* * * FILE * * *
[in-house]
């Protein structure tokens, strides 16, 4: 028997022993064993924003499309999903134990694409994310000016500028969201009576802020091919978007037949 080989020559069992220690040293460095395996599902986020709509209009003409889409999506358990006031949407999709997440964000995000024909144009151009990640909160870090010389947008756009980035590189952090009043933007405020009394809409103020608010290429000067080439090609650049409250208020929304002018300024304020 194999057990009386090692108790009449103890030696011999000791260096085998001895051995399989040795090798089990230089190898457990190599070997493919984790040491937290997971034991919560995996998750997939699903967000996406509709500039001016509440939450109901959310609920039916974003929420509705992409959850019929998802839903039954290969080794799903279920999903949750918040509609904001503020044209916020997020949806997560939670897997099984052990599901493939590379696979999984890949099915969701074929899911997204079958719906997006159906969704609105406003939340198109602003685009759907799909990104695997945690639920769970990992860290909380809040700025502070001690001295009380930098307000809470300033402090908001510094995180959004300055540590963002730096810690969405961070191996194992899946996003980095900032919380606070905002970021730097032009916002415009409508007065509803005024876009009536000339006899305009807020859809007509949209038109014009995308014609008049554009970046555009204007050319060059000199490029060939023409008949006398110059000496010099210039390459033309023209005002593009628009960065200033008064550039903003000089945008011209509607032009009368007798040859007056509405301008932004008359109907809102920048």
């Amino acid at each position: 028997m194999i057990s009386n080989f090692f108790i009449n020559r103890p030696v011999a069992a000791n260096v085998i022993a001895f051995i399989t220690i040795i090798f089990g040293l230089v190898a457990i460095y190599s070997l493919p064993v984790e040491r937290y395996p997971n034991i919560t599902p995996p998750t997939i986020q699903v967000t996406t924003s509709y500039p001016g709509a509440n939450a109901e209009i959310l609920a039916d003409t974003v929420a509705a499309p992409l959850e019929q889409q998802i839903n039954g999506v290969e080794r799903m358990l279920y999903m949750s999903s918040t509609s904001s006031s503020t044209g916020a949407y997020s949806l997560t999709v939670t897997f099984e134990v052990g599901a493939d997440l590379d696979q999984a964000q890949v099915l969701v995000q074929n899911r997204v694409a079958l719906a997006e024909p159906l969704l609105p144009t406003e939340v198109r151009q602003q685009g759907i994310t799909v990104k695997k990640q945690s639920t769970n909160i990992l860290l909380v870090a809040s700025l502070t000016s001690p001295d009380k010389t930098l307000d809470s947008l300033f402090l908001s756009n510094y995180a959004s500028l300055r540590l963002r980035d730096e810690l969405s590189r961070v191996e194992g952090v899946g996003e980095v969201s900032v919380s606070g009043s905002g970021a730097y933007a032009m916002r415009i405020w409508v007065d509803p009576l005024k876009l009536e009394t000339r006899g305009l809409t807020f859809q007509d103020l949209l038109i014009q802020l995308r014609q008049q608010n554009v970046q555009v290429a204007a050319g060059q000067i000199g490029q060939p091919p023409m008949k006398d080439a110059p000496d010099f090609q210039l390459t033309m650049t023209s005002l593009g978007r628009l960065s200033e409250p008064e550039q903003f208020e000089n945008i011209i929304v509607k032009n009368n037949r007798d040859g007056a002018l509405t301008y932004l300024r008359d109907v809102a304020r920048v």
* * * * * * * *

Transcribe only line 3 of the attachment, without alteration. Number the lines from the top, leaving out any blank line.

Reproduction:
């Amino acid at each position: 028997m194999i057990s009386n080989f090692f108790i009449n020559r103890p030696v011999a069992a000791n260096v085998i022993a001895f051995i399989t220690i040795i090798f089990g040293l230089v190898a457990i460095y190599s070997l493919p064993v984790e040491r937290y395996p997971n034991i919560t599902p995996p998750t997939i986020q699903v967000t996406t924003s509709y500039p001016g709509a509440n939450a109901e209009i959310l609920a039916d003409t974003v929420a509705a499309p992409l959850e019929q889409q998802i839903n039954g999506v290969e080794r799903m358990l279920y999903m949750s999903s918040t509609s904001s006031s503020t044209g916020a949407y997020s949806l997560t999709v939670t897997f099984e134990v052990g599901a493939d997440l590379d696979q999984a964000q890949v099915l969701v995000q074929n899911r997204v694409a079958l719906a997006e024909p159906l969704l609105p144009t406003e939340v198109r151009q602003q685009g759907i994310t799909v990104k695997k990640q945690s639920t769970n909160i990992l860290l909380v870090a809040s700025l502070t000016s001690p001295d009380k010389t930098l307000d809470s947008l300033f402090l908001s756009n510094y995180a959004s500028l300055r540590l963002r980035d730096e810690l969405s590189r961070v191996e194992g952090v899946g996003e980095v969201s900032v919380s606070g009043s905002g970021a730097y933007a032009m916002r415009i405020w409508v007065d509803p009576l005024k876009l009536e009394t000339r006899g305009l809409t807020f859809q007509d103020l949209l038109i014009q802020l995308r014609q008049q608010n554009v970046q555009v290429a204007a050319g060059q000067i000199g490029q060939p091919p023409m008949k006398d080439a110059p000496d010099f090609q210039l390459t033309m650049t023209s005002l593009g978007r628009l960065s200033e409250p008064e550039q903003f208020e000089n945008i011209i929304v509607k032009n009368n037949r007798d040859g007056a002018l509405t301008y932004l300024r008359d109907v809102a304020r920048v």